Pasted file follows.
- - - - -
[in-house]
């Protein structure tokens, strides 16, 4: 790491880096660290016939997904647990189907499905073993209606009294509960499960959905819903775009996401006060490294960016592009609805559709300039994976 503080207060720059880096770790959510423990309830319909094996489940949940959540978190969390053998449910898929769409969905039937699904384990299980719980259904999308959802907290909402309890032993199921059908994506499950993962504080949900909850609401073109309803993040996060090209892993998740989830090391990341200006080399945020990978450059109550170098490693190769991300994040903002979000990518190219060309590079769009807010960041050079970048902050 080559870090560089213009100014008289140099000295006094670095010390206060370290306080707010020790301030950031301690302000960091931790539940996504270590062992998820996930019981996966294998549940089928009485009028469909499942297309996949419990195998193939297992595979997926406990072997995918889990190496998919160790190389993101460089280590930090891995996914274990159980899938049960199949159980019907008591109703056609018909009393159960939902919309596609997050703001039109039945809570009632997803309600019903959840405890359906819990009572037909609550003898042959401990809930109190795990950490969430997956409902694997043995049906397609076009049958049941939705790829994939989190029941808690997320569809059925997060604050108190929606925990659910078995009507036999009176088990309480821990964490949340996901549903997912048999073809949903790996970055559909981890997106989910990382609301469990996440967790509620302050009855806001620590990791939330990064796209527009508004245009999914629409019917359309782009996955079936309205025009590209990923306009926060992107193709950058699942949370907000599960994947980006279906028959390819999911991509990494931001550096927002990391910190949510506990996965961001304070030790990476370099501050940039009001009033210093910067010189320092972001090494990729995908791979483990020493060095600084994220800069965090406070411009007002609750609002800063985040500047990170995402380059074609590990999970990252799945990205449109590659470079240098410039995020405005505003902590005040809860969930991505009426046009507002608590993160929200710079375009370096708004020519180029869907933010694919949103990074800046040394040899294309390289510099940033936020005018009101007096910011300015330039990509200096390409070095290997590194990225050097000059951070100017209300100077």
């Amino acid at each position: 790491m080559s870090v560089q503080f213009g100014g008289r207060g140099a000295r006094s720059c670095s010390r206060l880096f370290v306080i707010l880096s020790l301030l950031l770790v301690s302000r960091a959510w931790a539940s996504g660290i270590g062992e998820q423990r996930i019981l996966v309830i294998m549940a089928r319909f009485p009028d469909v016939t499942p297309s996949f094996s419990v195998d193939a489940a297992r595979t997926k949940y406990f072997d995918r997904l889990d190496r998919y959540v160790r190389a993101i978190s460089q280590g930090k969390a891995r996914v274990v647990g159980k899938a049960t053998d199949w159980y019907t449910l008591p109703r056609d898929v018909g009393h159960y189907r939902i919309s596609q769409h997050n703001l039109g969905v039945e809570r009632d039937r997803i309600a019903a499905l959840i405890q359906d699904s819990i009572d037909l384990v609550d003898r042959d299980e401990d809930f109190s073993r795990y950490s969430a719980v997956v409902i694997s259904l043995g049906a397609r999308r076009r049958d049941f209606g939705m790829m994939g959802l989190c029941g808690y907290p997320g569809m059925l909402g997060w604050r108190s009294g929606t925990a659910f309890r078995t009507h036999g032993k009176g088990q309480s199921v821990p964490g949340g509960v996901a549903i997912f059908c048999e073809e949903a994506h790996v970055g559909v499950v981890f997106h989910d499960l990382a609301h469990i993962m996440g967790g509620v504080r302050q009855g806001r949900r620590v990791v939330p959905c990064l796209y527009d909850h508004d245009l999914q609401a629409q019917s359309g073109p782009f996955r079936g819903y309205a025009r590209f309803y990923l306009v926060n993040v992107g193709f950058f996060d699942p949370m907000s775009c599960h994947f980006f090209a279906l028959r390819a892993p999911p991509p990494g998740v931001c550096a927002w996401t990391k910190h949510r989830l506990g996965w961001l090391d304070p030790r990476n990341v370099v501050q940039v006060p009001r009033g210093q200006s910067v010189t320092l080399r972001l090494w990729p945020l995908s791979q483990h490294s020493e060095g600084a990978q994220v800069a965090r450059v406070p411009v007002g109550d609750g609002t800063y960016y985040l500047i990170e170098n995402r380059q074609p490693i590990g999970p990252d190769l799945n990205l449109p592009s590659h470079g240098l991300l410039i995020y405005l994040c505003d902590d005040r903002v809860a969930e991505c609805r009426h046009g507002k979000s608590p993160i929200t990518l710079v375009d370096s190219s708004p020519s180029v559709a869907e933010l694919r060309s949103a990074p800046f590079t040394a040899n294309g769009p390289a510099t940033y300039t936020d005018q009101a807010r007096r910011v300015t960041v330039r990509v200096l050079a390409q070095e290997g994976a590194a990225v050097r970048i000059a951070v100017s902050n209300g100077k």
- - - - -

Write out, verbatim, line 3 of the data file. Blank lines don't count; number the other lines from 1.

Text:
């Amino acid at each position: 790491m080559s870090v560089q503080f213009g100014g008289r207060g140099a000295r006094s720059c670095s010390r206060l880096f370290v306080i707010l880096s020790l301030l950031l770790v301690s302000r960091a959510w931790a539940s996504g660290i270590g062992e998820q423990r996930i019981l996966v309830i294998m549940a089928r319909f009485p009028d469909v016939t499942p297309s996949f094996s419990v195998d193939a489940a297992r595979t997926k949940y406990f072997d995918r997904l889990d190496r998919y959540v160790r190389a993101i978190s460089q280590g930090k969390a891995r996914v274990v647990g159980k899938a049960t053998d199949w159980y019907t449910l008591p109703r056609d898929v018909g009393h159960y189907r939902i919309s596609q769409h997050n703001l039109g969905v039945e809570r009632d039937r997803i309600a019903a499905l959840i405890q359906d699904s819990i009572d037909l384990v609550d003898r042959d299980e401990d809930f109190s073993r795990y950490s969430a719980v997956v409902i694997s259904l043995g049906a397609r999308r076009r049958d049941f209606g939705m790829m994939g959802l989190c029941g808690y907290p997320g569809m059925l909402g997060w604050r108190s009294g929606t925990a659910f309890r078995t009507h036999g032993k009176g088990q309480s199921v821990p964490g949340g509960v996901a549903i997912f059908c048999e073809e949903a994506h790996v970055g559909v499950v981890f997106h989910d499960l990382a609301h469990i993962m996440g967790g509620v504080r302050q009855g806001r949900r620590v990791v939330p959905c990064l796209y527009d909850h508004d245009l999914q609401a629409q019917s359309g073109p782009f996955r079936g819903y309205a025009r590209f309803y990923l306009v926060n993040v992107g193709f950058f996060d699942p949370m907000s775009c599960h994947f980006f090209a279906l028959r390819a892993p999911p991509p990494g998740v931001c550096a927002w996401t990391k910190h949510r989830l506990g996965w961001l090391d304070p030790r990476n990341v370099v501050q940039v006060p009001r009033g210093q200006s910067v010189t320092l080399r972001l090494w990729p945020l995908s791979q483990h490294s020493e060095g600084a990978q994220v800069a965090r450059v406070p411009v007002g109550d609750g609002t800063y960016y985040l500047i990170e170098n995402r380059q074609p490693i590990g999970p990252d190769l799945n990205l449109p592009s590659h470079g240098l991300l410039i995020y405005l994040c505003d902590d005040r903002v809860a969930e991505c609805r009426h046009g507002k979000s608590p993160i929200t990518l710079v375009d370096s190219s708004p020519s180029v559709a869907e933010l694919r060309s949103a990074p800046f590079t040394a040899n294309g769009p390289a510099t940033y300039t936020d005018q009101a807010r007096r910011v300015t960041v330039r990509v200096l050079a390409q070095e290997g994976a590194a990225v050097r970048i000059a951070v100017s902050n209300g100077k």